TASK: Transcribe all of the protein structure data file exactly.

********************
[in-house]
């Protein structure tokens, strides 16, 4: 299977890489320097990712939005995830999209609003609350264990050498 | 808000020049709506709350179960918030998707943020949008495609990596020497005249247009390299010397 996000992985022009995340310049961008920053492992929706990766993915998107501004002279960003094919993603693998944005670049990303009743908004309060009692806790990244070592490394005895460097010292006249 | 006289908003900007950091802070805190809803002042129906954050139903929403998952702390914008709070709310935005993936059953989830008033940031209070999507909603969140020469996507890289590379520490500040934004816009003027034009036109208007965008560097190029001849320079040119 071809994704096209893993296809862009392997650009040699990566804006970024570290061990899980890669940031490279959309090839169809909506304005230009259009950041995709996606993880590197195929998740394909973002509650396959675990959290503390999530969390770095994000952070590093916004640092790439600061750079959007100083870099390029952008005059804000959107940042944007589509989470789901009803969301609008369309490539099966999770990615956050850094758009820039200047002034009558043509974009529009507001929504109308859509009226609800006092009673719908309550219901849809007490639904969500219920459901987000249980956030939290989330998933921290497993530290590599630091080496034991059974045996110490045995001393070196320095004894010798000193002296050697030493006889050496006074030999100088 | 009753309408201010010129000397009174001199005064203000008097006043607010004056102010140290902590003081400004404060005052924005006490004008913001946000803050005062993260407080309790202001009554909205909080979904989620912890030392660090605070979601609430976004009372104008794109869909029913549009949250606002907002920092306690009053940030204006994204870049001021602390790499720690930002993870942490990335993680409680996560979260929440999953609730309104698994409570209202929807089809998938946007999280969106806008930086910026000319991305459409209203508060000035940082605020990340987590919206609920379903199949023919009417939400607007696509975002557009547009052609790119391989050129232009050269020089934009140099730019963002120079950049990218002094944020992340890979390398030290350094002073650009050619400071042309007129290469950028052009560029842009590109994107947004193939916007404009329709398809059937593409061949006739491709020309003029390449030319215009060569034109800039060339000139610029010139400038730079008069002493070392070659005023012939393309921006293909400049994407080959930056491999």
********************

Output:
[in-house]
């Protein structure tokens, strides 16, 4: 299977890489320097990712939005995830999209609003609350264990050498 | 808000020049709506709350179960918030998707943020949008495609990596020497005249247009390299010397 996000992985022009995340310049961008920053492992929706990766993915998107501004002279960003094919993603693998944005670049990303009743908004309060009692806790990244070592490394005895460097010292006249 | 006289908003900007950091802070805190809803002042129906954050139903929403998952702390914008709070709310935005993936059953989830008033940031209070999507909603969140020469996507890289590379520490500040934004816009003027034009036109208007965008560097190029001849320079040119 071809994704096209893993296809862009392997650009040699990566804006970024570290061990899980890669940031490279959309090839169809909506304005230009259009950041995709996606993880590197195929998740394909973002509650396959675990959290503390999530969390770095994000952070590093916004640092790439600061750079959007100083870099390029952008005059804000959107940042944007589509989470789901009803969301609008369309490539099966999770990615956050850094758009820039200047002034009558043509974009529009507001929504109308859509009226609800006092009673719908309550219901849809007490639904969500219920459901987000249980956030939290989330998933921290497993530290590599630091080496034991059974045996110490045995001393070196320095004894010798000193002296050697030493006889050496006074030999100088 | 009753309408201010010129000397009174001199005064203000008097006043607010004056102010140290902590003081400004404060005052924005006490004008913001946000803050005062993260407080309790202001009554909205909080979904989620912890030392660090605070979601609430976004009372104008794109869909029913549009949250606002907002920092306690009053940030204006994204870049001021602390790499720690930002993870942490990335993680409680996560979260929440999953609730309104698994409570209202929807089809998938946007999280969106806008930086910026000319991305459409209203508060000035940082605020990340987590919206609920379903199949023919009417939400607007696509975002557009547009052609790119391989050129232009050269020089934009140099730019963002120079950049990218002094944020992340890979390398030290350094002073650009050619400071042309007129290469950028052009560029842009590109994107947004193939916007404009329709398809059937593409061949006739491709020309003029390449030319215009060569034109800039060339000139610029010139400038730079008069002493070392070659005023012939393309921006293909400049994407080959930056491999």